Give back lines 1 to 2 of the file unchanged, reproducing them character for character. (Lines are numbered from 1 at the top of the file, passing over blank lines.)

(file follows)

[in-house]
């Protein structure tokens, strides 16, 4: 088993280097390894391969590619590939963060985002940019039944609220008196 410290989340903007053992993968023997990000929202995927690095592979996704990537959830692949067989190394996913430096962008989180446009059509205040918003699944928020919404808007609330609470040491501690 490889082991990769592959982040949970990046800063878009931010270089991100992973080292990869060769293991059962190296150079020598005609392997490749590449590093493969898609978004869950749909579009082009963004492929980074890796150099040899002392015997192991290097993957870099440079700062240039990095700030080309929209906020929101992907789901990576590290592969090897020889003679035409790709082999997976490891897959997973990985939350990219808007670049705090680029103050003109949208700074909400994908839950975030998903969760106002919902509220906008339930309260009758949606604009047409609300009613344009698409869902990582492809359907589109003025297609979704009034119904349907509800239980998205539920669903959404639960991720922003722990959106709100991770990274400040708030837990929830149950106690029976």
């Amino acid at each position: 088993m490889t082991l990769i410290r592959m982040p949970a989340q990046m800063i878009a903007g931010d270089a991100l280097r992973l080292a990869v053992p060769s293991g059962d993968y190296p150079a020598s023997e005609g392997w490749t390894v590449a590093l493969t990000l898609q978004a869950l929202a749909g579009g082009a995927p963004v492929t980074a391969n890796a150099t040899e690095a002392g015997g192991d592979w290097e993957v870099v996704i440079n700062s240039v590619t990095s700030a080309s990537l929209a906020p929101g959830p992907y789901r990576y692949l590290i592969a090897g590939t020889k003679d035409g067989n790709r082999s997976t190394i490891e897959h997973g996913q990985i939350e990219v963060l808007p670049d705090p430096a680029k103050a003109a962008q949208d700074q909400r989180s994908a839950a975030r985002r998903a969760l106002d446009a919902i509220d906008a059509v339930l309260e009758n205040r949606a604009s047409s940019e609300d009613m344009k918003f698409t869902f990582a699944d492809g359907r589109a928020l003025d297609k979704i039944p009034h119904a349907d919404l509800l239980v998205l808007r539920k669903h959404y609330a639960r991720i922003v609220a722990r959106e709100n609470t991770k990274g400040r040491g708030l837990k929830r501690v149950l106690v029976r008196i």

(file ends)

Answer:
[in-house]
């Protein structure tokens, strides 16, 4: 088993280097390894391969590619590939963060985002940019039944609220008196 410290989340903007053992993968023997990000929202995927690095592979996704990537959830692949067989190394996913430096962008989180446009059509205040918003699944928020919404808007609330609470040491501690 490889082991990769592959982040949970990046800063878009931010270089991100992973080292990869060769293991059962190296150079020598005609392997490749590449590093493969898609978004869950749909579009082009963004492929980074890796150099040899002392015997192991290097993957870099440079700062240039990095700030080309929209906020929101992907789901990576590290592969090897020889003679035409790709082999997976490891897959997973990985939350990219808007670049705090680029103050003109949208700074909400994908839950975030998903969760106002919902509220906008339930309260009758949606604009047409609300009613344009698409869902990582492809359907589109003025297609979704009034119904349907509800239980998205539920669903959404639960991720922003722990959106709100991770990274400040708030837990929830149950106690029976």